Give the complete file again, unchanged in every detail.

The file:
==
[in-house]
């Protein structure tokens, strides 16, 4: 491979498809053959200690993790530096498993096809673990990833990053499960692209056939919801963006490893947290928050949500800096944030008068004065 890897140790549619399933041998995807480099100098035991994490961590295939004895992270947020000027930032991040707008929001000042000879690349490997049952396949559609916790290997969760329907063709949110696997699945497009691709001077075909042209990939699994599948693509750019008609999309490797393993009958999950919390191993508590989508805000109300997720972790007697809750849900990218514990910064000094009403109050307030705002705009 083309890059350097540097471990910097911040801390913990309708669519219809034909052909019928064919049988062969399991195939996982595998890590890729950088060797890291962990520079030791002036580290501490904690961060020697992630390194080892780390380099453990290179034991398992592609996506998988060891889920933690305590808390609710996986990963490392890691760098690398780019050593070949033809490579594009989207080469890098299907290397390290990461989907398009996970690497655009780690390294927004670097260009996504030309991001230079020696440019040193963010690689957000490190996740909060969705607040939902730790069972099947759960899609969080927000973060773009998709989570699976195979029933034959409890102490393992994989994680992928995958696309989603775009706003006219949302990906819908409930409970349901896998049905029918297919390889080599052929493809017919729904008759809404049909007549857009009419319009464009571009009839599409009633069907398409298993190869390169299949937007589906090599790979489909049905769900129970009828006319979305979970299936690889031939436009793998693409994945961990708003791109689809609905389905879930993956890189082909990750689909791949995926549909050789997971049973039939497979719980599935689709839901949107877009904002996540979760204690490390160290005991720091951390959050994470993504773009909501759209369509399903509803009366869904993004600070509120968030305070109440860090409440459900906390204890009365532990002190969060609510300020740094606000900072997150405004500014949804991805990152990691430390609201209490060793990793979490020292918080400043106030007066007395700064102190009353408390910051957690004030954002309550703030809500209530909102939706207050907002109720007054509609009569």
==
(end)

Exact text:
[in-house]
């Protein structure tokens, strides 16, 4: 491979498809053959200690993790530096498993096809673990990833990053499960692209056939919801963006490893947290928050949500800096944030008068004065 890897140790549619399933041998995807480099100098035991994490961590295939004895992270947020000027930032991040707008929001000042000879690349490997049952396949559609916790290997969760329907063709949110696997699945497009691709001077075909042209990939699994599948693509750019008609999309490797393993009958999950919390191993508590989508805000109300997720972790007697809750849900990218514990910064000094009403109050307030705002705009 083309890059350097540097471990910097911040801390913990309708669519219809034909052909019928064919049988062969399991195939996982595998890590890729950088060797890291962990520079030791002036580290501490904690961060020697992630390194080892780390380099453990290179034991398992592609996506998988060891889920933690305590808390609710996986990963490392890691760098690398780019050593070949033809490579594009989207080469890098299907290397390290990461989907398009996970690497655009780690390294927004670097260009996504030309991001230079020696440019040193963010690689957000490190996740909060969705607040939902730790069972099947759960899609969080927000973060773009998709989570699976195979029933034959409890102490393992994989994680992928995958696309989603775009706003006219949302990906819908409930409970349901896998049905029918297919390889080599052929493809017919729904008759809404049909007549857009009419319009464009571009009839599409009633069907398409298993190869390169299949937007589906090599790979489909049905769900129970009828006319979305979970299936690889031939436009793998693409994945961990708003791109689809609905389905879930993956890189082909990750689909791949995926549909050789997971049973039939497979719980599935689709839901949107877009904002996540979760204690490390160290005991720091951390959050994470993504773009909501759209369509399903509803009366869904993004600070509120968030305070109440860090409440459900906390204890009365532990002190969060609510300020740094606000900072997150405004500014949804991805990152990691430390609201209490060793990793979490020292918080400043106030007066007395700064102190009353408390910051957690004030954002309550703030809500209530909102939706207050907002109720007054509609009569």